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Starting Over

Rebecca Bevans, 24

On the first day of my new job at the coffee shop, I left the spouts open on the coffee carafes and ended up brewing several gallons of expensive coffee right onto the floor. Before I knew what I had done, my supervisor had already stopped the brewers and set up the mop for me. “Becca, look! We’re swimming in coffee!” she called out cheerfully.

“I’m sorry,” I mumbled, a lump forming in my throat, ready for a lecture on how much I had wasted.

coffee spouts2 TSP 480277864To my surprise, she simply handed me the mop and a rag and told me to clean up and start over. I had made a mistake, but so had everyone else at some point in their training. Later that day, I spilled a smoothie onto the countertop while trying to put the lid on. She merely laughed and told me to try again. Every time I was apologetic or embarrassed, she refused to let me dwell on my mistakes and forced me to look ahead, to start over.

When I expected judgment, she showed nothing but mercy. She had every right to criticize; as my trainer, it was her job to make sure I learned to do my job properly. The secret she knew, which I had yet to learn, was that the best way to teach me my job was not to judge, but to offer kind reminders when I lost track of what I was doing, loving praise when I did good work, and constant affirmation that I was valuable whether or not I made mistakes. I was special to her because I was me; and her acceptance would ultimately make me a better barista than if she had judged, criticized, or complained about my performance.

barista FTR TSP 80407133That was two years ago. Now I train the new hires; and every time new people make the same silly mistakes I did, I laugh and offer them a helping hand. I’ve seen every mess possible in our little shop; and after teaching so many new people, I’ve realized that we judge ourselves enough without others offering their judgments. I think that’s what Christ meant when he told us, “Judge not, that ye be not judged” (Matthew 7:1, KJV). Instead of being quick to criticize when others make mistakes, we can take comfort in the fact that everyone messes up pretty much all of the time, whether we realize it right away or not. Our mistakes don’t have to be embarrassing; instead, they can be endearing, sources of laughter and relief, as we slowly learn to embrace our shared humanity. My teacher was quick to forgive and slow to anger, and I try to follow her example when offering advice to new employees. I know I have been successful when the same employees offer to help when I make mistakes.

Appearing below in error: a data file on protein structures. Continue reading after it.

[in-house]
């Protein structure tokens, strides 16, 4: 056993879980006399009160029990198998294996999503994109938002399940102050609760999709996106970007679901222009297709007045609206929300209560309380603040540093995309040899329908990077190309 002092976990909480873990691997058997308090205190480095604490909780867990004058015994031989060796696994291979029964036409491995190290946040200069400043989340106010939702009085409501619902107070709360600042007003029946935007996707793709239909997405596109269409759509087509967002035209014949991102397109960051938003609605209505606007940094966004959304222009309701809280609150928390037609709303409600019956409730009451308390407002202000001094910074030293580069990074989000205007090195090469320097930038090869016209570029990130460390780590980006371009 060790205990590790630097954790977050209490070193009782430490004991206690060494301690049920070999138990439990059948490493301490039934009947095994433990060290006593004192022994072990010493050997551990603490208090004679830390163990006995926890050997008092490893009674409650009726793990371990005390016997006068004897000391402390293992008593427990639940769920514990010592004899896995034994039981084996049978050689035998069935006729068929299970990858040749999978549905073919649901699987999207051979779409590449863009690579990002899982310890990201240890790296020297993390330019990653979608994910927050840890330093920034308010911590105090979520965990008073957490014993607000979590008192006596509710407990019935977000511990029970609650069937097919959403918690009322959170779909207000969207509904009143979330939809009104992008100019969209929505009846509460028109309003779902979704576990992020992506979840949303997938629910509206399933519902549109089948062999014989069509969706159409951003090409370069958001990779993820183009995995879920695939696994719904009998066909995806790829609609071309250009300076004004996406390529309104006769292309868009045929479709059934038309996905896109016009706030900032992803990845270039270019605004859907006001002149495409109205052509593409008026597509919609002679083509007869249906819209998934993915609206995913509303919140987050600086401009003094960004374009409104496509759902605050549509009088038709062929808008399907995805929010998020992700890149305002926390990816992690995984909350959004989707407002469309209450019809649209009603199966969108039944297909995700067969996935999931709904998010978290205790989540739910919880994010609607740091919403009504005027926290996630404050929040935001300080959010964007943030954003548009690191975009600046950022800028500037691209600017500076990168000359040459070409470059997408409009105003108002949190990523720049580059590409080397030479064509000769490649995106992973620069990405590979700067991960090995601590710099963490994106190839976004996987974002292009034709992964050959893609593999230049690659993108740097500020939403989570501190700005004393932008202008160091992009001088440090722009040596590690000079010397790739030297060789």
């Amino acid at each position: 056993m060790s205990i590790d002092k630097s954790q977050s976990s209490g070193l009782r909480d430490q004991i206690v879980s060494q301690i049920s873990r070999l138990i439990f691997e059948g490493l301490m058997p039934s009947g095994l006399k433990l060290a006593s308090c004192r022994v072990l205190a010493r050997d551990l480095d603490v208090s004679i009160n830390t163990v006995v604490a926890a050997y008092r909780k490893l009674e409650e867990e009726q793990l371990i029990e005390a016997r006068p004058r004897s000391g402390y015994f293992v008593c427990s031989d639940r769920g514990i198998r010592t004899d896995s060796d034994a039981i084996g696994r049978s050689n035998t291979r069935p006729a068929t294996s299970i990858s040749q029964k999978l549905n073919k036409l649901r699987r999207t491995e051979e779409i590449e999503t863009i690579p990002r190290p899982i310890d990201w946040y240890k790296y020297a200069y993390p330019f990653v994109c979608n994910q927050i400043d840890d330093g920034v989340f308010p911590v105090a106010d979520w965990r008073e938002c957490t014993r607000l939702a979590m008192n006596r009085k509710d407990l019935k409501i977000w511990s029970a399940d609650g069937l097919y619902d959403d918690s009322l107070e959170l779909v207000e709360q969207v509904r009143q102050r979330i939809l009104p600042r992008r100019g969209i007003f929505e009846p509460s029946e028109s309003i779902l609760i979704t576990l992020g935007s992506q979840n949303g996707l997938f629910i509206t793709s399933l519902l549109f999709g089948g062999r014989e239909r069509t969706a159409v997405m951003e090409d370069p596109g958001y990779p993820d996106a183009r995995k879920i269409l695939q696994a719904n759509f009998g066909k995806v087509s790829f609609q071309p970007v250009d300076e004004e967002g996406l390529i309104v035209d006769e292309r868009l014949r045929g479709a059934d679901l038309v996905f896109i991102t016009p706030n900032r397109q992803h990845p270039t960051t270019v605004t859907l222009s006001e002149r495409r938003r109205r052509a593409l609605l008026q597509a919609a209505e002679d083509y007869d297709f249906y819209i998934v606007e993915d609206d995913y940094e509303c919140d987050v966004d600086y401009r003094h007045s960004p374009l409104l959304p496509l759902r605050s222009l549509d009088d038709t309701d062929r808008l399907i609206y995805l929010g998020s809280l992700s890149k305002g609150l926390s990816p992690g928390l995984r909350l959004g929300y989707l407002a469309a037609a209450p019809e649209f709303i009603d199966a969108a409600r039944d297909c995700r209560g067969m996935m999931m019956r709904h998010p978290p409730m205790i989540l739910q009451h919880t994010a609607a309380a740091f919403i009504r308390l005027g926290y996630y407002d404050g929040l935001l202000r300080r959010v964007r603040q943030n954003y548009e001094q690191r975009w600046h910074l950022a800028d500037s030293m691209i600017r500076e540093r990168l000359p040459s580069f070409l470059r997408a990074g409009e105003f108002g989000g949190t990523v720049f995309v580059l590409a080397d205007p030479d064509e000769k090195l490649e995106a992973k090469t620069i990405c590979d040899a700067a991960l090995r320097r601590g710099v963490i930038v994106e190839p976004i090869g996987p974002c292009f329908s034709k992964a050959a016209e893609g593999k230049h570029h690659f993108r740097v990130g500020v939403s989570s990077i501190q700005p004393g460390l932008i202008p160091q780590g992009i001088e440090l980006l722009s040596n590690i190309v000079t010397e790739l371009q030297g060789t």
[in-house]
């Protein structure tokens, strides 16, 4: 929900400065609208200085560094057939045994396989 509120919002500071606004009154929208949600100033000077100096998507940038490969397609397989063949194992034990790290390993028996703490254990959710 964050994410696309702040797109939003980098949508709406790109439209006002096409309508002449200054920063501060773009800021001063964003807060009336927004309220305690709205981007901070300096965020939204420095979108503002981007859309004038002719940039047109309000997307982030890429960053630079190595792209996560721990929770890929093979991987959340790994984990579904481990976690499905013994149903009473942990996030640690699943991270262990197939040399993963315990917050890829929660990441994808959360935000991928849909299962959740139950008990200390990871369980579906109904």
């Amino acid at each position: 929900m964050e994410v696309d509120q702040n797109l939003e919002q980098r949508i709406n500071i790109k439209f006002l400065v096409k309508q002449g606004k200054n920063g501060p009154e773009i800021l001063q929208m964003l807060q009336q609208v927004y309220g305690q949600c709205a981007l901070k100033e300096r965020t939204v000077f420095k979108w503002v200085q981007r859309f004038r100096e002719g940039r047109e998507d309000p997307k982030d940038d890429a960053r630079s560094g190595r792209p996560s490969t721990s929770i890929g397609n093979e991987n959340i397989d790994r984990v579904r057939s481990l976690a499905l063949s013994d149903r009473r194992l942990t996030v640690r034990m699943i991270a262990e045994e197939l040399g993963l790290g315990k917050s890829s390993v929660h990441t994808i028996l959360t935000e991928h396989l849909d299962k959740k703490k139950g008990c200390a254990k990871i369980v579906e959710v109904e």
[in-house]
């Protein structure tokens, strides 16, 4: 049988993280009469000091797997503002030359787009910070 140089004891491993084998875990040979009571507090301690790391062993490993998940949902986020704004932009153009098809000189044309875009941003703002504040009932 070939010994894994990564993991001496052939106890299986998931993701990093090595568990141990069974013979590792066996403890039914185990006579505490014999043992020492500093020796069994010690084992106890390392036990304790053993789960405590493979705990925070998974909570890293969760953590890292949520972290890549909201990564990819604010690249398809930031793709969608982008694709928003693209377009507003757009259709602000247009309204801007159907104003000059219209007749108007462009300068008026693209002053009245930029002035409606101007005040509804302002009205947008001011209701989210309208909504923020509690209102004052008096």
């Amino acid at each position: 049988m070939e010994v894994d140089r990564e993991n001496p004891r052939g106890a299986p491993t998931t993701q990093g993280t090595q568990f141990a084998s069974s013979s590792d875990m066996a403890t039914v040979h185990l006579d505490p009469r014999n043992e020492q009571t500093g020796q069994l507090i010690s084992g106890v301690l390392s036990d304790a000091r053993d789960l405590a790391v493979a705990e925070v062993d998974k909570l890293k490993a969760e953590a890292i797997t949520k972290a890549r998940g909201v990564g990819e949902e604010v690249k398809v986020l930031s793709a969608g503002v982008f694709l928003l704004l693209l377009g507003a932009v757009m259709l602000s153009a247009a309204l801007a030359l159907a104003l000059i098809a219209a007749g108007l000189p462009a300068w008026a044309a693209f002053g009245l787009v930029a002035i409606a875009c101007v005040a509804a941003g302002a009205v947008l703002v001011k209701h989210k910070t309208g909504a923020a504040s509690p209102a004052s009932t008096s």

coffee with heart2 TSP 453449403DIG DEEPER

Christ taught us not to judge. When we deliberately choose not to pass judgment on others, we see beyond their current state to the people they will become in time with our love and acceptance. We become part of their journey. Rather than separating ourselves from one another through judgment, we come together as a community and ultimately become better people than we ever could be on our own.

PRAY: God, teach us to be slow to anger and quick to forgive. Amen.

 

Rebecca Bevans, 24 , lives in Lincoln, Nebraska.

—from devozine (July/August 2015). Copyright © 2015 by The Upper Room®. All rights reserved.

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